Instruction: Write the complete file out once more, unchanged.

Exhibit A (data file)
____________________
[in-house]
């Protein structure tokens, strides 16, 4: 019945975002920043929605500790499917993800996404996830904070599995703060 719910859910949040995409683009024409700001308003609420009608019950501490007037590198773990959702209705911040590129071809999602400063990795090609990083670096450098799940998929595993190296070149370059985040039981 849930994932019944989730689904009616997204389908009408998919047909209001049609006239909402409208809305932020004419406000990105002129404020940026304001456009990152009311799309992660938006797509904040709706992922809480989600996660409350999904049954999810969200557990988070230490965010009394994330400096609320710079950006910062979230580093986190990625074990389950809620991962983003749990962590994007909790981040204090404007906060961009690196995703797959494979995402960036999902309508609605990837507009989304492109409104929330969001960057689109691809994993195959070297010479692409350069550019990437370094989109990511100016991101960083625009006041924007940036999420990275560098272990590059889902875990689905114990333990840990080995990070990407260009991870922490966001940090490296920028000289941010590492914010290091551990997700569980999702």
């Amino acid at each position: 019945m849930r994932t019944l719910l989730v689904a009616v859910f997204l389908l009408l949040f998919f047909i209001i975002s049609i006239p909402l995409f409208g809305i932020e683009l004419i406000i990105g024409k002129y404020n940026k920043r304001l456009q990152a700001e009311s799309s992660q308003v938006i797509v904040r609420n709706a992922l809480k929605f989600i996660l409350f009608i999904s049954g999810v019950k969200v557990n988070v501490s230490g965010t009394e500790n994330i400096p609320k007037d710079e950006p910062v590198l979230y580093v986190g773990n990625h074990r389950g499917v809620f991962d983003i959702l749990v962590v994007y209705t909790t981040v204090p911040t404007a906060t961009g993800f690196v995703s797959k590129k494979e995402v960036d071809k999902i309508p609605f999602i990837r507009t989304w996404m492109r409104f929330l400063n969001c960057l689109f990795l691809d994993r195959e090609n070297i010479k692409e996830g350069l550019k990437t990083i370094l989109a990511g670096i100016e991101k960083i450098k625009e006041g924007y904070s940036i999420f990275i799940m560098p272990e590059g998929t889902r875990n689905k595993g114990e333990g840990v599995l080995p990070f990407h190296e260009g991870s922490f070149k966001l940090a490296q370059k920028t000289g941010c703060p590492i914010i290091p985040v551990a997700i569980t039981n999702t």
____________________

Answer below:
[in-house]
């Protein structure tokens, strides 16, 4: 019945975002920043929605500790499917993800996404996830904070599995703060 719910859910949040995409683009024409700001308003609420009608019950501490007037590198773990959702209705911040590129071809999602400063990795090609990083670096450098799940998929595993190296070149370059985040039981 849930994932019944989730689904009616997204389908009408998919047909209001049609006239909402409208809305932020004419406000990105002129404020940026304001456009990152009311799309992660938006797509904040709706992922809480989600996660409350999904049954999810969200557990988070230490965010009394994330400096609320710079950006910062979230580093986190990625074990389950809620991962983003749990962590994007909790981040204090404007906060961009690196995703797959494979995402960036999902309508609605990837507009989304492109409104929330969001960057689109691809994993195959070297010479692409350069550019990437370094989109990511100016991101960083625009006041924007940036999420990275560098272990590059889902875990689905114990333990840990080995990070990407260009991870922490966001940090490296920028000289941010590492914010290091551990997700569980999702």
């Amino acid at each position: 019945m849930r994932t019944l719910l989730v689904a009616v859910f997204l389908l009408l949040f998919f047909i209001i975002s049609i006239p909402l995409f409208g809305i932020e683009l004419i406000i990105g024409k002129y404020n940026k920043r304001l456009q990152a700001e009311s799309s992660q308003v938006i797509v904040r609420n709706a992922l809480k929605f989600i996660l409350f009608i999904s049954g999810v019950k969200v557990n988070v501490s230490g965010t009394e500790n994330i400096p609320k007037d710079e950006p910062v590198l979230y580093v986190g773990n990625h074990r389950g499917v809620f991962d983003i959702l749990v962590v994007y209705t909790t981040v204090p911040t404007a906060t961009g993800f690196v995703s797959k590129k494979e995402v960036d071809k999902i309508p609605f999602i990837r507009t989304w996404m492109r409104f929330l400063n969001c960057l689109f990795l691809d994993r195959e090609n070297i010479k692409e996830g350069l550019k990437t990083i370094l989109a990511g670096i100016e991101k960083i450098k625009e006041g924007y904070s940036i999420f990275i799940m560098p272990e590059g998929t889902r875990n689905k595993g114990e333990g840990v599995l080995p990070f990407h190296e260009g991870s922490f070149k966001l940090a490296q370059k920028t000289g941010c703060p590492i914010i290091p985040v551990a997700i569980t039981n999702t």